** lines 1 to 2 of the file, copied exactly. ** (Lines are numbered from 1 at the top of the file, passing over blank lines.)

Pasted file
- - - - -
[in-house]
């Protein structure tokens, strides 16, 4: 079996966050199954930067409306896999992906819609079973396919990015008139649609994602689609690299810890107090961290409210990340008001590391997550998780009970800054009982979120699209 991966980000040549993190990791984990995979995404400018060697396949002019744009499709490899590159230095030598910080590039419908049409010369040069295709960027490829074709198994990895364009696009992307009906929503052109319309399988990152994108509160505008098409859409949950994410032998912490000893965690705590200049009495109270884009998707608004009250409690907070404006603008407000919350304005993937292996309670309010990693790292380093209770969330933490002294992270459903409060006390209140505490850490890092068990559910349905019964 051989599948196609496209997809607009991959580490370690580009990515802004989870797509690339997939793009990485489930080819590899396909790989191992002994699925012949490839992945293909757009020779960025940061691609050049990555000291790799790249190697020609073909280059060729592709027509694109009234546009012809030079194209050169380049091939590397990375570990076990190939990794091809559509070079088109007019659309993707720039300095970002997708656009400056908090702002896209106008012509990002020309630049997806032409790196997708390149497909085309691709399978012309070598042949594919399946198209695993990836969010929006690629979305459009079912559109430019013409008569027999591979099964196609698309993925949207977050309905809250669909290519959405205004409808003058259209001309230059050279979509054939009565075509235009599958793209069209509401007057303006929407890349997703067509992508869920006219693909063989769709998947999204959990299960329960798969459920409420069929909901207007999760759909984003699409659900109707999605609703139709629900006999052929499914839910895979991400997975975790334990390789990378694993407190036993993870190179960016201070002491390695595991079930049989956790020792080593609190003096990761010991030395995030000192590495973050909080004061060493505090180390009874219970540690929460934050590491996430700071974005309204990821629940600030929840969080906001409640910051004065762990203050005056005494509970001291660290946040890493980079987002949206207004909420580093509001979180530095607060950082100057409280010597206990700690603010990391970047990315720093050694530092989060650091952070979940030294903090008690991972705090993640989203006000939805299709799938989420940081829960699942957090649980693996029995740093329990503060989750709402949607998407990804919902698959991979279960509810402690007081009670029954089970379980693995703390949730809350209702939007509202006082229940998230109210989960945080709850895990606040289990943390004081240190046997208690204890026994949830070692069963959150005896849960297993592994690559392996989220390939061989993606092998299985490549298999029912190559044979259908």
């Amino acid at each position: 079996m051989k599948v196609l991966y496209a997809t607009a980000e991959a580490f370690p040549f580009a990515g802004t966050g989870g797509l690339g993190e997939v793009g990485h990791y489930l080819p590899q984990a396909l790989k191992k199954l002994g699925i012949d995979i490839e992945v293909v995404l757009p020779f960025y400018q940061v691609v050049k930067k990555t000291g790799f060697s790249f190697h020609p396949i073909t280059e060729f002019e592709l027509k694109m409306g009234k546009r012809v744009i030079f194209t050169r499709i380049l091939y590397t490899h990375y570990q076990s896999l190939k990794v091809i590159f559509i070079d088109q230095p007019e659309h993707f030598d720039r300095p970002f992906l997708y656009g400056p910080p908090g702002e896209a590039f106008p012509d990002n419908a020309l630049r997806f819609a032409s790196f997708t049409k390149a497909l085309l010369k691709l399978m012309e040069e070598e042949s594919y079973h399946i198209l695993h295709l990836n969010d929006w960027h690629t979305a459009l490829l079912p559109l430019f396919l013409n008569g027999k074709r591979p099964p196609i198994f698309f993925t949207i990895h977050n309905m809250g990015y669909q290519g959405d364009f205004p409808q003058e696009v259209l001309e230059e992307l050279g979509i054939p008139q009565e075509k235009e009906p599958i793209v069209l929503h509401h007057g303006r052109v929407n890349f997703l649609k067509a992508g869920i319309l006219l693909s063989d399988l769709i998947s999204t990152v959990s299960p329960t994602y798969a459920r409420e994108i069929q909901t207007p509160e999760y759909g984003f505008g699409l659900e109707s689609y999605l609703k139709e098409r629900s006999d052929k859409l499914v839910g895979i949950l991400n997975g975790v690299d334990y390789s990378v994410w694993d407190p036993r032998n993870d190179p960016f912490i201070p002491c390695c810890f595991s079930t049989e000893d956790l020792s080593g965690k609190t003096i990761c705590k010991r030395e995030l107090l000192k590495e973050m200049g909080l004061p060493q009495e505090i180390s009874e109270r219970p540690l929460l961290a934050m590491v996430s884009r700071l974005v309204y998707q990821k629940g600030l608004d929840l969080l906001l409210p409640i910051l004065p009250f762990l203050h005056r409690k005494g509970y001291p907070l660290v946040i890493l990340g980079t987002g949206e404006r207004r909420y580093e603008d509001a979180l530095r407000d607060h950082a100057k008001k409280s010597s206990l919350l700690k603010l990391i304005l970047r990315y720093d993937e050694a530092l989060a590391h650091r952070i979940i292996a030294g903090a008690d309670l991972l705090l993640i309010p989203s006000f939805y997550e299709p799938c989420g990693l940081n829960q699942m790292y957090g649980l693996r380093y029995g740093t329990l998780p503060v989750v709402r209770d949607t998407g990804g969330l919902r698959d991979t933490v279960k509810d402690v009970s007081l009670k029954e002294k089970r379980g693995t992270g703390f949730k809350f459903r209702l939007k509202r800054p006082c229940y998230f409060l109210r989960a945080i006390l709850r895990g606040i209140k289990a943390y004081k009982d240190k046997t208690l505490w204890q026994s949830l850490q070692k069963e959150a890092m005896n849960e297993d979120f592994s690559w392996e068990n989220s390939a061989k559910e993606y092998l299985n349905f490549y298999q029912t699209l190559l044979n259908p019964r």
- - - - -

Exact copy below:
[in-house]
């Protein structure tokens, strides 16, 4: 079996966050199954930067409306896999992906819609079973396919990015008139649609994602689609690299810890107090961290409210990340008001590391997550998780009970800054009982979120699209 991966980000040549993190990791984990995979995404400018060697396949002019744009499709490899590159230095030598910080590039419908049409010369040069295709960027490829074709198994990895364009696009992307009906929503052109319309399988990152994108509160505008098409859409949950994410032998912490000893965690705590200049009495109270884009998707608004009250409690907070404006603008407000919350304005993937292996309670309010990693790292380093209770969330933490002294992270459903409060006390209140505490850490890092068990559910349905019964 051989599948196609496209997809607009991959580490370690580009990515802004989870797509690339997939793009990485489930080819590899396909790989191992002994699925012949490839992945293909757009020779960025940061691609050049990555000291790799790249190697020609073909280059060729592709027509694109009234546009012809030079194209050169380049091939590397990375570990076990190939990794091809559509070079088109007019659309993707720039300095970002997708656009400056908090702002896209106008012509990002020309630049997806032409790196997708390149497909085309691709399978012309070598042949594919399946198209695993990836969010929006690629979305459009079912559109430019013409008569027999591979099964196609698309993925949207977050309905809250669909290519959405205004409808003058259209001309230059050279979509054939009565075509235009599958793209069209509401007057303006929407890349997703067509992508869920006219693909063989769709998947999204959990299960329960798969459920409420069929909901207007999760759909984003699409659900109707999605609703139709629900006999052929499914839910895979991400997975975790334990390789990378694993407190036993993870190179960016201070002491390695595991079930049989956790020792080593609190003096990761010991030395995030000192590495973050909080004061060493505090180390009874219970540690929460934050590491996430700071974005309204990821629940600030929840969080906001409640910051004065762990203050005056005494509970001291660290946040890493980079987002949206207004909420580093509001979180530095607060950082100057409280010597206990700690603010990391970047990315720093050694530092989060650091952070979940030294903090008690991972705090993640989203006000939805299709799938989420940081829960699942957090649980693996029995740093329990503060989750709402949607998407990804919902698959991979279960509810402690007081009670029954089970379980693995703390949730809350209702939007509202006082229940998230109210989960945080709850895990606040289990943390004081240190046997208690204890026994949830070692069963959150005896849960297993592994690559392996989220390939061989993606092998299985490549298999029912190559044979259908």